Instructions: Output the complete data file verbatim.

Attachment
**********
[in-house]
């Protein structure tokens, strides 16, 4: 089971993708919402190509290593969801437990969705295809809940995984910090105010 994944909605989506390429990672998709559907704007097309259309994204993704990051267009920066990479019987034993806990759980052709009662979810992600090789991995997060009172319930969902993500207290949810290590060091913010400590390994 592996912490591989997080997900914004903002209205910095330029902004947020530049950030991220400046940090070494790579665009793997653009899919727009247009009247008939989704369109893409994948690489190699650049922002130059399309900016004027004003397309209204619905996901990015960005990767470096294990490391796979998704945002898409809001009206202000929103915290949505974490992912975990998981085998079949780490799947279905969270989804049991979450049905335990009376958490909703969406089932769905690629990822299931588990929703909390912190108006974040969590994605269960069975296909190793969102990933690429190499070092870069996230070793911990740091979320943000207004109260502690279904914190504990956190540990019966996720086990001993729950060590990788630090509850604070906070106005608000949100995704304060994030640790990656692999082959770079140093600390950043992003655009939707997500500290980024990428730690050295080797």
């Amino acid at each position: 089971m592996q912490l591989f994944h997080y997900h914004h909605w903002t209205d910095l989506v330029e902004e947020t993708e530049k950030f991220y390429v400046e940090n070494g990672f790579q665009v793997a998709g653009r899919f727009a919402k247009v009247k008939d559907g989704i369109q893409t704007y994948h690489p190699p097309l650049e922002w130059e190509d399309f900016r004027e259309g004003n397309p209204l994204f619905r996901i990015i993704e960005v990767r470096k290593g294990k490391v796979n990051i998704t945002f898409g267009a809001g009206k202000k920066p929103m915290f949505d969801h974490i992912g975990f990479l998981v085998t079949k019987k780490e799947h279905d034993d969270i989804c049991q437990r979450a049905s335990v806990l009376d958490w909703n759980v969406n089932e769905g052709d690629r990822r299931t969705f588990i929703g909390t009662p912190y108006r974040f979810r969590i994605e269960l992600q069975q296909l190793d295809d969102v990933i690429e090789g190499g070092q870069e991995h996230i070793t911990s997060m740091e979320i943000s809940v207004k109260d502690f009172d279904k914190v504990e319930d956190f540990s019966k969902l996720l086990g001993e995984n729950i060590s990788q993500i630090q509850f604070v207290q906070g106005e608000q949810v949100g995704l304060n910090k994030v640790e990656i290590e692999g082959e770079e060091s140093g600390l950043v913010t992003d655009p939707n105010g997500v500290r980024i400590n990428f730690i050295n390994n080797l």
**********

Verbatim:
[in-house]
């Protein structure tokens, strides 16, 4: 089971993708919402190509290593969801437990969705295809809940995984910090105010 994944909605989506390429990672998709559907704007097309259309994204993704990051267009920066990479019987034993806990759980052709009662979810992600090789991995997060009172319930969902993500207290949810290590060091913010400590390994 592996912490591989997080997900914004903002209205910095330029902004947020530049950030991220400046940090070494790579665009793997653009899919727009247009009247008939989704369109893409994948690489190699650049922002130059399309900016004027004003397309209204619905996901990015960005990767470096294990490391796979998704945002898409809001009206202000929103915290949505974490992912975990998981085998079949780490799947279905969270989804049991979450049905335990009376958490909703969406089932769905690629990822299931588990929703909390912190108006974040969590994605269960069975296909190793969102990933690429190499070092870069996230070793911990740091979320943000207004109260502690279904914190504990956190540990019966996720086990001993729950060590990788630090509850604070906070106005608000949100995704304060994030640790990656692999082959770079140093600390950043992003655009939707997500500290980024990428730690050295080797």
């Amino acid at each position: 089971m592996q912490l591989f994944h997080y997900h914004h909605w903002t209205d910095l989506v330029e902004e947020t993708e530049k950030f991220y390429v400046e940090n070494g990672f790579q665009v793997a998709g653009r899919f727009a919402k247009v009247k008939d559907g989704i369109q893409t704007y994948h690489p190699p097309l650049e922002w130059e190509d399309f900016r004027e259309g004003n397309p209204l994204f619905r996901i990015i993704e960005v990767r470096k290593g294990k490391v796979n990051i998704t945002f898409g267009a809001g009206k202000k920066p929103m915290f949505d969801h974490i992912g975990f990479l998981v085998t079949k019987k780490e799947h279905d034993d969270i989804c049991q437990r979450a049905s335990v806990l009376d958490w909703n759980v969406n089932e769905g052709d690629r990822r299931t969705f588990i929703g909390t009662p912190y108006r974040f979810r969590i994605e269960l992600q069975q296909l190793d295809d969102v990933i690429e090789g190499g070092q870069e991995h996230i070793t911990s997060m740091e979320i943000s809940v207004k109260d502690f009172d279904k914190v504990e319930d956190f540990s019966k969902l996720l086990g001993e995984n729950i060590s990788q993500i630090q509850f604070v207290q906070g106005e608000q949810v949100g995704l304060n910090k994030v640790e990656i290590e692999g082959e770079e060091s140093g600390l950043v913010t992003d655009p939707n105010g997500v500290r980024i400590n990428f730690i050295n390994n080797l």